I will miss the Mooney speed and efficiency. I look forward to seeing my Mooney friends at OSH and other venues. My mission is the same, family trips and Pilots n Paws. The plan is to go slower and burn more dinosaurs doing just that.

Sean

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Congratulations Sean.  A beautiful machine.

Jack Pelton was the owner of a C195 when he was the CEO of Cessna and he may still own it.  That in itself says a lot about the aircraft.

Shame you can't have both - one an efficient A to B machine and the other a fun machine.

I easily recognise Fredericksburg airport. One of the best places I visited while in the states some years ago. 

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That is so cool, I love the airplanes that incorporate Art Deco in their design.  Am thinking of a 195 for my next paining as they have such graceful lines.  Enjoy flying her and please share your experiences with us.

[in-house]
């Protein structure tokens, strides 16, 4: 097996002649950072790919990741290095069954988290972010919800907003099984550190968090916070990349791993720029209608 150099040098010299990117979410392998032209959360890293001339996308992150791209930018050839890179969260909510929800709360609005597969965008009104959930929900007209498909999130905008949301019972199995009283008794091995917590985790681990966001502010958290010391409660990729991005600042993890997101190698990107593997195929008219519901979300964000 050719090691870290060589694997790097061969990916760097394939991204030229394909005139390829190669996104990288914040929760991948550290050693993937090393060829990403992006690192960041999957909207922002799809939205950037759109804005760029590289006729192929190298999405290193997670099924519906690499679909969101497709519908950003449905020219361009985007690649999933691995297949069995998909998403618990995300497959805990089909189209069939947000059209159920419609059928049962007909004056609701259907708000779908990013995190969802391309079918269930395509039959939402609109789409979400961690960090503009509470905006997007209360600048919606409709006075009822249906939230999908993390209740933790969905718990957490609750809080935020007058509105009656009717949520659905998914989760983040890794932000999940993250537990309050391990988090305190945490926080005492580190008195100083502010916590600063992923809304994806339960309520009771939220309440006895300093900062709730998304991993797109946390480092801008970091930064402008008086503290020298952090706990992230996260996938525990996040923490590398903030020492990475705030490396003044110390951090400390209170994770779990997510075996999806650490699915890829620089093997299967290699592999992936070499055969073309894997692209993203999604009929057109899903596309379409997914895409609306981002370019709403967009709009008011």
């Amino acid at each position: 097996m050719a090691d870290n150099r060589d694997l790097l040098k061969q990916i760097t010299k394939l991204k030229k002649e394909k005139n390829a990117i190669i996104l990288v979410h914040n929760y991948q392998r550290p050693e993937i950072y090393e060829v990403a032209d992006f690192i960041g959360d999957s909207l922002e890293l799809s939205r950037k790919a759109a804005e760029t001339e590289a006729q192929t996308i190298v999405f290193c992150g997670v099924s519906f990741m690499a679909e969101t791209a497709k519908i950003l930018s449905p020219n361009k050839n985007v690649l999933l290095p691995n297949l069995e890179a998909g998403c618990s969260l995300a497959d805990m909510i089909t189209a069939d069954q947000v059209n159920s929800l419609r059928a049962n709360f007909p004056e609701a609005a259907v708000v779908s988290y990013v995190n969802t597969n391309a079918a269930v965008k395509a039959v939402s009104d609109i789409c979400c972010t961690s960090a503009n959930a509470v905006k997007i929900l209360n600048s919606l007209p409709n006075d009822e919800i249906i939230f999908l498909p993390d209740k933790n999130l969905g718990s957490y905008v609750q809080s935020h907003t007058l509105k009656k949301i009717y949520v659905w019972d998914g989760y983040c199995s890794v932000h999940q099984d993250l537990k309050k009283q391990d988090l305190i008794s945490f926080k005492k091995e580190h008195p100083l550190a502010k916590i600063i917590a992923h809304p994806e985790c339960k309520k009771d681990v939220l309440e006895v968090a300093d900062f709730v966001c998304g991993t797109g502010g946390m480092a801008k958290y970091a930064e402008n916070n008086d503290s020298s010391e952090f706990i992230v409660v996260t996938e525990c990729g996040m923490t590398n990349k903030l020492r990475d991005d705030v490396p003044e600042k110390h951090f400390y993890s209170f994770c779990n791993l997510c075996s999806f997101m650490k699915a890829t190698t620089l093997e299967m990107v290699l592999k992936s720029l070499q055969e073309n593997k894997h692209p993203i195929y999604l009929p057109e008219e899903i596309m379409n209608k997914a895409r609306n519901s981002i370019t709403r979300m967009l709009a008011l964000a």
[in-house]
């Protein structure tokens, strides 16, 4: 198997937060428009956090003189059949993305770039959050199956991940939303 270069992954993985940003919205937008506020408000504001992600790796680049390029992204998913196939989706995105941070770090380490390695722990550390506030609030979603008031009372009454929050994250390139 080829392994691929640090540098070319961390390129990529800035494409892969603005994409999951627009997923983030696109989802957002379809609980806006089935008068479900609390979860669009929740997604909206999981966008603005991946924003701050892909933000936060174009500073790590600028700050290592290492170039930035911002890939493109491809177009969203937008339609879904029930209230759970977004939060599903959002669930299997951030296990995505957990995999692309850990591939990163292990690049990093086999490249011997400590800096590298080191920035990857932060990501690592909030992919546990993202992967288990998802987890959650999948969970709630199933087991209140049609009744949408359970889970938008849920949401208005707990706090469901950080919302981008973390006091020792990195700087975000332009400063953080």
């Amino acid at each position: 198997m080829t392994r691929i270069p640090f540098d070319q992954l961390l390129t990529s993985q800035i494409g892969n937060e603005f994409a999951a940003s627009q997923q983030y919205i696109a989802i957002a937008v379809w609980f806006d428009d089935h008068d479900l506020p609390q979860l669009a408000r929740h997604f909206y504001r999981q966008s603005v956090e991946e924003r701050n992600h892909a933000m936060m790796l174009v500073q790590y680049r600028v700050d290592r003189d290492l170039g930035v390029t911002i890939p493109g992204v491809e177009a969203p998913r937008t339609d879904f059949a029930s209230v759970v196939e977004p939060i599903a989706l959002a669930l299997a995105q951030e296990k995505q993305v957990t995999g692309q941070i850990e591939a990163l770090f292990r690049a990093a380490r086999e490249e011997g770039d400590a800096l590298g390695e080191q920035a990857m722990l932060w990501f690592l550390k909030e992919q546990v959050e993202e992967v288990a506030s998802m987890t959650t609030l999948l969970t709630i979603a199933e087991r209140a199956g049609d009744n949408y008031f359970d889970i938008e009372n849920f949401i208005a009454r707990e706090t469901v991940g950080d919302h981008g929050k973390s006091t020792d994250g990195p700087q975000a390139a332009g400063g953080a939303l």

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  • 3 weeks later...

This past Monday was the big day! Pick up Amelia from KPOF Poplar Bluff, MO and fly her home to KFYE, Fayette County Airport, Somerville, TN. Beautiful weather with winds 4 knots or less. Perfect for the pilot with only 7 hours TW time. Pictured is the previous owner and the new owner. I'm the short guy! I have done one landing in the 195 now. Yesterday I flew an L2 Grasshooper and manged 6 landings on my own. What a fun new challenge!

Amelia.jpg

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Camping under the wing has a new meaning....

When your plane is that big! :)

Similar MGTW and HP as an O3, but much longer legs!

Great pic, thanks for sharing it.

Best regards,

-a-

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I doubt it will be a trend. The Mooney is very affordable to own/operate. The 195, well that is a labor of love. I have officially joined the "reluctant" 195 restorer club!